To quote Taylor swift, “There goes the last great American dynasty.” When Senator Ed Markey won his victory over Joe Kennedy this month, it showed the Left can flex muscle; it’s worth celebrating that an endorsement from Alexandria Ocasio-Cortez and support for the Green New Deal can win a Senate election. But what’s also sweet about this triumph is the fact that a Kennedy lost.
Political dynasties should have no place in a democracy. The Kennedys may not have been as nakedly vulgar in their pursuit of family advantage as the Trumps, but inherited political office is a feudal hangover, and voters should reflexively reject it. One of the beautiful things about the Left’s current electoral success is that we have been able to bring some of these family fiefdoms to an end; socialist Emily Gallagher, for example, beat Joe Lentol, a Brooklyn state assemblyman whose father and grandfather had also represented the neighborhood in the Assembly.
In St. Louis, Missouri, Bernie Sanders supporter Cori Bush defeated William Lacy Clay, a ten-term incumbent whose father had held the same seat before him. While Ed Markey was the incumbent in this case, deflating a rich family’s entitlement to public office and a taxpayer-funded paycheck is a sign of progress. There’s always been something pathetic and wannabe-monarchist about the American cult of the Kennedys — and I say this as a Bostonian.
The Kennedys are terrible not only for what they represent, but in their own special way. The writer Miriam Markowitz observed that Markey ran a tastefully restrained campaign, evidenced, for example, by the fact, that he never said, “Just look at this rich guy’s fucking face.” (And, really — just look at it.)
In the decades before #MeToo, violence against women was often simply ignored, especially when the perpetrators were powerful rich men. While some of the (many) accusations against the Kennedy men amount to unproven speculation, and others have been rejected in court, plenty of bloodshed is well established.
Kennedy cousin Michael Skakel has been convicted several times of bludgeoning a girl to death in 1975, when both were fifteen years old; the conviction has also been overturned several times, due to immense Kennedy family resources for lawyers. In 2015, journalist Ken Silverstein revealed that Robert F. Kennedy Jr offered him $12,500 to author a book whitewashing Skakel’s horrific crime.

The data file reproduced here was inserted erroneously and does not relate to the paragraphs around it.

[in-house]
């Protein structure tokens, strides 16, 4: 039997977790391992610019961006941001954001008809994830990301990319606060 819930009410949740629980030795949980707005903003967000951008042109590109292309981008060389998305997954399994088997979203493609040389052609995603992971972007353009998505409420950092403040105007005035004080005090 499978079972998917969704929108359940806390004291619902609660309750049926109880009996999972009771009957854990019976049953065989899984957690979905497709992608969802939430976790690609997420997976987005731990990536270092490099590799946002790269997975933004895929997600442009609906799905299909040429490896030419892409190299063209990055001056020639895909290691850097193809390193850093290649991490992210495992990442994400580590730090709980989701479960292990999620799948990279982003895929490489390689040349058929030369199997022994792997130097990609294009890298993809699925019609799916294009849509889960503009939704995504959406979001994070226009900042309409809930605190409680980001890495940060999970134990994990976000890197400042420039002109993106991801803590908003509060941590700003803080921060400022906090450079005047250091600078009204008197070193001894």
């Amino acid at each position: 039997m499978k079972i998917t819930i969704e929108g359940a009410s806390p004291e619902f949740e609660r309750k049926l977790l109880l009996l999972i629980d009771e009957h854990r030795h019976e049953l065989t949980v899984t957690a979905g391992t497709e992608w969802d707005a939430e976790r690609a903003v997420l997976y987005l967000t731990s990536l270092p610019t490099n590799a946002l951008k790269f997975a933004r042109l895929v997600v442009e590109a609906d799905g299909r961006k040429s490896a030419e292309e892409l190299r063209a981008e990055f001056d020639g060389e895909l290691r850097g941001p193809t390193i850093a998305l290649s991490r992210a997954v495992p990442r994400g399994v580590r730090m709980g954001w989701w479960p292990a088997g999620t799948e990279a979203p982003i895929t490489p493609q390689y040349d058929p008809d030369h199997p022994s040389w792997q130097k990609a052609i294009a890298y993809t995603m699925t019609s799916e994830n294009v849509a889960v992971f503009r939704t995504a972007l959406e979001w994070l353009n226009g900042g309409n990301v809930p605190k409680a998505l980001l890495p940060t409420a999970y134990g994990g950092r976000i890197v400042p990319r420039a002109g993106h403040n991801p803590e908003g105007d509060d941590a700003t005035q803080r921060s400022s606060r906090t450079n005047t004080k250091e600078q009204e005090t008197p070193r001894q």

And in 1969, Senator Ted Kennedy crashed his car on Chappaquiddick Island, off Cape Cod, leaving fellow passenger and acquaintance Mary Jo Kopechne to drown, a set of facts no one disputes. He served no prison time for that crime and was repeatedly reelected to the Senate, though the incident probably doomed his presidential aspirations.
The Kennedy death toll mounts when we turn to geopolitics. John F. Kennedy escalated the US presence in Vietnam, where in 1962, he was the first president to use chemical warfare — he authorized the defoliation of forests in Laos, Vietnam, and Cambodia with Agent Orange. More than 5 million acres of forest were damaged or destroyed, and a million Vietnamese people suffered birth defects. Several million members of the US military — and their children — also endured serious health effects, especially cancer.
Domestically, the Kennedy record is also bleak. After years as the leading champion of health care reform among national politicians, Ted Kennedy gave up on single-payer health care in the 1970s, dramatically shrinking the sphere of political possibility.
And the Kennedy family is made up of the worst kind of NIMBYish rich assholes. Down the Cape (as we say in Boston), environmentalists and a wind energy company fought for sixteen years to bring what would have been this nation’s first offshore wind farm. The project, called Cape Wind, would have supplied clean energy to Cape Cod, Nantucket, and Martha’s Vineyard. Wind is one of several renewable sources of energy that we badly need so we can rid our world of fossil fuels and avoid mass extinction from climate catastrophe. Why did Cape Wind die, then, in liberal Massachusetts?
Simple: the wind turbines would have ruined the view from the Kennedy family’s estate — as well as that of their neighbor, Republican billionaire and fossil fuel mogul William Koch. The Kennedys and the Kochs used their substantial political capital to kill the project — and not only through lawsuits, though they did sue. Senator Ted Kennedy also had the gall to use his elected office to call for more federal guidelines in 2006. The company gave up on the project in 2017.
Sure, the Kennedys have, at times, championed progressive causes. And they’ve been so prone to tragedy that some tender-hearted readers may feel sympathetic to them. With so many assassinations and other premature deaths afflicting the clan, it may be humane to root for the Kennedys’ survival, just as one cheers the persistence of the giant panda in China’s bamboo forests. But we should cheer the demise of their political power with even more fervor.